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Aortic Valve Repair for Aortic Insufficiency

Monday, December 6, 2010


Editor's Note

CTSNet seeks, through the Expert's Techniques Section, to provide information on the latest techniques in use by surgeons working at the forefront of the field. However, presentation on the web site should not be considered an endorsement of the techniques used. Unlike mitral valve repair, where the superiority and durability of the techniques over mechanical and bioprosthetic valves has clearly been demonstrated, the superior status of aortic valve repair has not yet been proven in comparision to the current generation of bioprosthetic valves. Drs. McKellar and Zehr are commended for their application of these techniques and they are presented here should they be useful to the practicing surgeon on an individual basis.

-Edward B. Savage, MD

Patient Selection

Aortic valve repair is nearly exclusively limited to patients with aortic regurgitation (AR) without a component of stenosis. Patients considered for repair are generally young who wish to avoid anticoagulation and would be expected to outlive a tissue valve should replacement be considered. In order to perform this operation, the cusps must be thin and flexible without calcifications. Most repairs result in downsizing the effective orifice area in order to increase coaptation with the available cusp area. There is a resultant increase in aortic valve gradient and this must be anticipated when evaluating patients preoperatively. The decision to repair an aortic valve is made by weighing the risk of repair failure versus the benefit of avoidance of oral anticoagulation therapy.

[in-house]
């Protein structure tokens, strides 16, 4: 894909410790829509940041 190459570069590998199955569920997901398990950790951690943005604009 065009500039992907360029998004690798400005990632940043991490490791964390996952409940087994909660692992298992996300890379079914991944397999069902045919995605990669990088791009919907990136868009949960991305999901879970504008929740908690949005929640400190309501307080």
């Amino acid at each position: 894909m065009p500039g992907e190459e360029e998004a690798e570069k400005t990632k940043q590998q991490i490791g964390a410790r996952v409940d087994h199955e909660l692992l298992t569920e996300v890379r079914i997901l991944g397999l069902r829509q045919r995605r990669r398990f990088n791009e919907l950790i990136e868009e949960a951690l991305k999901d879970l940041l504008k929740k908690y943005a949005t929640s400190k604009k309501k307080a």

At Mayo Clinic, aortic valve repair is most commonly performed in patients with aortic regurgitation caused by

  1. a dilated aortic annulus
  2. conjoined cusp prolapse in bicuspid aortic valves (BAV)
  3. single cusp prolapse in tricuspid aortic valves, and
  4. aortic valve cusp perforation from endocarditis

Various techniques required for these regurgitant lesions are used to create competency in aortic valve with their geometry affected by type A aortic dissection, aortic root and ascending aortic aneurysms, and ventricular septal defects.

Aortic valve repair is performed in two general settings:

  1. patients who present with severe AR as their primary indication for surgery
  2. patients with another cardiac problem as the indication for surgery who are found to have concomitant AR.

Operative Steps


  1. A complete median sternotomy is performed.
  2. In patients requiring only aortic valve repair, a complete median sternotomy is performed through a limited 8 cm skin incision using an oscillating saw.